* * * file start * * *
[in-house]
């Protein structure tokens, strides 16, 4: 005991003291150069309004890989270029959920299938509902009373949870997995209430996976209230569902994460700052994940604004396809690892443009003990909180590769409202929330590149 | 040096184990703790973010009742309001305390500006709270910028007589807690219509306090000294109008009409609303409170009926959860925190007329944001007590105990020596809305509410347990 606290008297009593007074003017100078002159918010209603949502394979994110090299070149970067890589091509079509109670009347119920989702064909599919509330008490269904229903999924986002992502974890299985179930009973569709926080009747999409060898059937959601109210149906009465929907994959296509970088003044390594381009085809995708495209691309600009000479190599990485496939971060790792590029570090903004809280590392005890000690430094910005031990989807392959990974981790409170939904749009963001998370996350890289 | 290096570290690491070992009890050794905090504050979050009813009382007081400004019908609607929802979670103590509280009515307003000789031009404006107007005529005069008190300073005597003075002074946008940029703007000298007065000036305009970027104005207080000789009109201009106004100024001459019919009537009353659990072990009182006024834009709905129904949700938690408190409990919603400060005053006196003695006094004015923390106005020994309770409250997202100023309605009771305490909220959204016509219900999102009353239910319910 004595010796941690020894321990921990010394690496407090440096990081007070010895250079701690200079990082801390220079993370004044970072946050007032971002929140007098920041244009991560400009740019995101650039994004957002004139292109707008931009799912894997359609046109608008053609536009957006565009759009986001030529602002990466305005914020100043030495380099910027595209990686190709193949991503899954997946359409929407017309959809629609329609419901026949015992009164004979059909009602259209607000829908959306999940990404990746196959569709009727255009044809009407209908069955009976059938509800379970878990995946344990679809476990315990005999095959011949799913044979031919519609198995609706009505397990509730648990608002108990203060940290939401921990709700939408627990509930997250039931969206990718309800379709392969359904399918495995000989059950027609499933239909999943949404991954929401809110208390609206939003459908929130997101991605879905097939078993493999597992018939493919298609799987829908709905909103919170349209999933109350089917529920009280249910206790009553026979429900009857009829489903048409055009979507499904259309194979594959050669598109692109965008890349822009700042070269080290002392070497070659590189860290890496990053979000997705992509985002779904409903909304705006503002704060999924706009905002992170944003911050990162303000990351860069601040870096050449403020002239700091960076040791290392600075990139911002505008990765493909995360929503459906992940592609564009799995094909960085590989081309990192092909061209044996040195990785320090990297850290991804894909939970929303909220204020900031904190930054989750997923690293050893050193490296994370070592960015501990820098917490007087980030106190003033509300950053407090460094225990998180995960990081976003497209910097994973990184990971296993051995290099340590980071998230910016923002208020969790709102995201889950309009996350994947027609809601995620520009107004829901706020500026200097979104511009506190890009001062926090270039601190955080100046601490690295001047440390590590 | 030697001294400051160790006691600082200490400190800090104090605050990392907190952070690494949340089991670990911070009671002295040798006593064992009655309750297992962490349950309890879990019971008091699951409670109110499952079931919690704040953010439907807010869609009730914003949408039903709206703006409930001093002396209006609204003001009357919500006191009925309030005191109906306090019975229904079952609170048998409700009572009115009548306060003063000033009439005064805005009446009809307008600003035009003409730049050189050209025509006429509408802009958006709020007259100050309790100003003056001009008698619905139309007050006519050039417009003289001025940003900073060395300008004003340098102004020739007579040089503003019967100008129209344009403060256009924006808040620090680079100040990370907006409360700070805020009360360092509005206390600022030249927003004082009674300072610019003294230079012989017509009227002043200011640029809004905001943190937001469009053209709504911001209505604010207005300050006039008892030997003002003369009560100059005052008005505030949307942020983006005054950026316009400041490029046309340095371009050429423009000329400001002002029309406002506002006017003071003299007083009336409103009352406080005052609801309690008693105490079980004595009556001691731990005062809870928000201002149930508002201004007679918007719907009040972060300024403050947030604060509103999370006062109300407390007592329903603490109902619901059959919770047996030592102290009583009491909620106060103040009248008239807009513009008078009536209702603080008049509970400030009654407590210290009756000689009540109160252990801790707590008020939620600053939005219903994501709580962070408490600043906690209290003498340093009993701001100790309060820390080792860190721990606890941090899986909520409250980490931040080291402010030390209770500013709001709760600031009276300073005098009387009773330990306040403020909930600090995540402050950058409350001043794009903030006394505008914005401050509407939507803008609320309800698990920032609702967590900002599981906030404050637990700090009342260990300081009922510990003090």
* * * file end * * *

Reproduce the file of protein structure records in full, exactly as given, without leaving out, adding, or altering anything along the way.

[in-house]
């Protein structure tokens, strides 16, 4: 005991003291150069309004890989270029959920299938509902009373949870997995209430996976209230569902994460700052994940604004396809690892443009003990909180590769409202929330590149 | 040096184990703790973010009742309001305390500006709270910028007589807690219509306090000294109008009409609303409170009926959860925190007329944001007590105990020596809305509410347990 606290008297009593007074003017100078002159918010209603949502394979994110090299070149970067890589091509079509109670009347119920989702064909599919509330008490269904229903999924986002992502974890299985179930009973569709926080009747999409060898059937959601109210149906009465929907994959296509970088003044390594381009085809995708495209691309600009000479190599990485496939971060790792590029570090903004809280590392005890000690430094910005031990989807392959990974981790409170939904749009963001998370996350890289 | 290096570290690491070992009890050794905090504050979050009813009382007081400004019908609607929802979670103590509280009515307003000789031009404006107007005529005069008190300073005597003075002074946008940029703007000298007065000036305009970027104005207080000789009109201009106004100024001459019919009537009353659990072990009182006024834009709905129904949700938690408190409990919603400060005053006196003695006094004015923390106005020994309770409250997202100023309605009771305490909220959204016509219900999102009353239910319910 004595010796941690020894321990921990010394690496407090440096990081007070010895250079701690200079990082801390220079993370004044970072946050007032971002929140007098920041244009991560400009740019995101650039994004957002004139292109707008931009799912894997359609046109608008053609536009957006565009759009986001030529602002990466305005914020100043030495380099910027595209990686190709193949991503899954997946359409929407017309959809629609329609419901026949015992009164004979059909009602259209607000829908959306999940990404990746196959569709009727255009044809009407209908069955009976059938509800379970878990995946344990679809476990315990005999095959011949799913044979031919519609198995609706009505397990509730648990608002108990203060940290939401921990709700939408627990509930997250039931969206990718309800379709392969359904399918495995000989059950027609499933239909999943949404991954929401809110208390609206939003459908929130997101991605879905097939078993493999597992018939493919298609799987829908709905909103919170349209999933109350089917529920009280249910206790009553026979429900009857009829489903048409055009979507499904259309194979594959050669598109692109965008890349822009700042070269080290002392070497070659590189860290890496990053979000997705992509985002779904409903909304705006503002704060999924706009905002992170944003911050990162303000990351860069601040870096050449403020002239700091960076040791290392600075990139911002505008990765493909995360929503459906992940592609564009799995094909960085590989081309990192092909061209044996040195990785320090990297850290991804894909939970929303909220204020900031904190930054989750997923690293050893050193490296994370070592960015501990820098917490007087980030106190003033509300950053407090460094225990998180995960990081976003497209910097994973990184990971296993051995290099340590980071998230910016923002208020969790709102995201889950309009996350994947027609809601995620520009107004829901706020500026200097979104511009506190890009001062926090270039601190955080100046601490690295001047440390590590 | 030697001294400051160790006691600082200490400190800090104090605050990392907190952070690494949340089991670990911070009671002295040798006593064992009655309750297992962490349950309890879990019971008091699951409670109110499952079931919690704040953010439907807010869609009730914003949408039903709206703006409930001093002396209006609204003001009357919500006191009925309030005191109906306090019975229904079952609170048998409700009572009115009548306060003063000033009439005064805005009446009809307008600003035009003409730049050189050209025509006429509408802009958006709020007259100050309790100003003056001009008698619905139309007050006519050039417009003289001025940003900073060395300008004003340098102004020739007579040089503003019967100008129209344009403060256009924006808040620090680079100040990370907006409360700070805020009360360092509005206390600022030249927003004082009674300072610019003294230079012989017509009227002043200011640029809004905001943190937001469009053209709504911001209505604010207005300050006039008892030997003002003369009560100059005052008005505030949307942020983006005054950026316009400041490029046309340095371009050429423009000329400001002002029309406002506002006017003071003299007083009336409103009352406080005052609801309690008693105490079980004595009556001691731990005062809870928000201002149930508002201004007679918007719907009040972060300024403050947030604060509103999370006062109300407390007592329903603490109902619901059959919770047996030592102290009583009491909620106060103040009248008239807009513009008078009536209702603080008049509970400030009654407590210290009756000689009540109160252990801790707590008020939620600053939005219903994501709580962070408490600043906690209290003498340093009993701001100790309060820390080792860190721990606890941090899986909520409250980490931040080291402010030390209770500013709001709760600031009276300073005098009387009773330990306040403020909930600090995540402050950058409350001043794009903030006394505008914005401050509407939507803008609320309800698990920032609702967590900002599981906030404050637990700090009342260990300081009922510990003090």